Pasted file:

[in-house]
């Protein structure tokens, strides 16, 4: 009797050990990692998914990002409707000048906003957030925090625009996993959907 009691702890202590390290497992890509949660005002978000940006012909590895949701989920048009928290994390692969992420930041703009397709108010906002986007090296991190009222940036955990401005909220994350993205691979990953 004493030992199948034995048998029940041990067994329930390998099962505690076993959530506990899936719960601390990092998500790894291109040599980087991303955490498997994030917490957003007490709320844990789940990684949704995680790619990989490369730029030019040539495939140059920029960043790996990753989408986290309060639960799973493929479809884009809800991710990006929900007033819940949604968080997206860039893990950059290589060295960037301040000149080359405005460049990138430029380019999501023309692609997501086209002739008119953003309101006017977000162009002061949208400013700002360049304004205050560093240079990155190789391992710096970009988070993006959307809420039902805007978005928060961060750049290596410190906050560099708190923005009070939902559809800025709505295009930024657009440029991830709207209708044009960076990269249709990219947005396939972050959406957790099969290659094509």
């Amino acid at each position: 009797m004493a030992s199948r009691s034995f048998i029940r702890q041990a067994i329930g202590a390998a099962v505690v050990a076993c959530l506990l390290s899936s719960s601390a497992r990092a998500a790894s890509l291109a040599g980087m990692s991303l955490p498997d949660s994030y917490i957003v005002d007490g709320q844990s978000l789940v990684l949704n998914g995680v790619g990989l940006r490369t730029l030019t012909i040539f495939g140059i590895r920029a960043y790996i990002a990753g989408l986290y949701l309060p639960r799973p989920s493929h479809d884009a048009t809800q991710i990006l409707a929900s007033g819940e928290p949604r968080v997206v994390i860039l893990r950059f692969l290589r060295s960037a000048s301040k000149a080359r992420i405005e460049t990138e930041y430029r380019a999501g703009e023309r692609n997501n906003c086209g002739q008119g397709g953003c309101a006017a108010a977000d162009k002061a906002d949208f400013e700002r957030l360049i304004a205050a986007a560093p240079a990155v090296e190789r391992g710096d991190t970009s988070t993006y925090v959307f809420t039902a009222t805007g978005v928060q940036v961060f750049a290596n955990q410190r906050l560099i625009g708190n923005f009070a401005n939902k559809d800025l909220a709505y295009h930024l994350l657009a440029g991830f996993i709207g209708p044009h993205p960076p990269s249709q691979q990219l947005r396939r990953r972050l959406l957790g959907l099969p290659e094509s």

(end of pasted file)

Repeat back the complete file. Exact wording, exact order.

[in-house]
């Protein structure tokens, strides 16, 4: 009797050990990692998914990002409707000048906003957030925090625009996993959907 009691702890202590390290497992890509949660005002978000940006012909590895949701989920048009928290994390692969992420930041703009397709108010906002986007090296991190009222940036955990401005909220994350993205691979990953 004493030992199948034995048998029940041990067994329930390998099962505690076993959530506990899936719960601390990092998500790894291109040599980087991303955490498997994030917490957003007490709320844990789940990684949704995680790619990989490369730029030019040539495939140059920029960043790996990753989408986290309060639960799973493929479809884009809800991710990006929900007033819940949604968080997206860039893990950059290589060295960037301040000149080359405005460049990138430029380019999501023309692609997501086209002739008119953003309101006017977000162009002061949208400013700002360049304004205050560093240079990155190789391992710096970009988070993006959307809420039902805007978005928060961060750049290596410190906050560099708190923005009070939902559809800025709505295009930024657009440029991830709207209708044009960076990269249709990219947005396939972050959406957790099969290659094509």
């Amino acid at each position: 009797m004493a030992s199948r009691s034995f048998i029940r702890q041990a067994i329930g202590a390998a099962v505690v050990a076993c959530l506990l390290s899936s719960s601390a497992r990092a998500a790894s890509l291109a040599g980087m990692s991303l955490p498997d949660s994030y917490i957003v005002d007490g709320q844990s978000l789940v990684l949704n998914g995680v790619g990989l940006r490369t730029l030019t012909i040539f495939g140059i590895r920029a960043y790996i990002a990753g989408l986290y949701l309060p639960r799973p989920s493929h479809d884009a048009t809800q991710i990006l409707a929900s007033g819940e928290p949604r968080v997206v994390i860039l893990r950059f692969l290589r060295s960037a000048s301040k000149a080359r992420i405005e460049t990138e930041y430029r380019a999501g703009e023309r692609n997501n906003c086209g002739q008119g397709g953003c309101a006017a108010a977000d162009k002061a906002d949208f400013e700002r957030l360049i304004a205050a986007a560093p240079a990155v090296e190789r391992g710096d991190t970009s988070t993006y925090v959307f809420t039902a009222t805007g978005v928060q940036v961060f750049a290596n955990q410190r906050l560099i625009g708190n923005f009070a401005n939902k559809d800025l909220a709505y295009h930024l994350l657009a440029g991830f996993i709207g209708p044009h993205p960076p990269s249709q691979q990219l947005r396939r990953r972050l959406l957790g959907l099969p290659e094509s």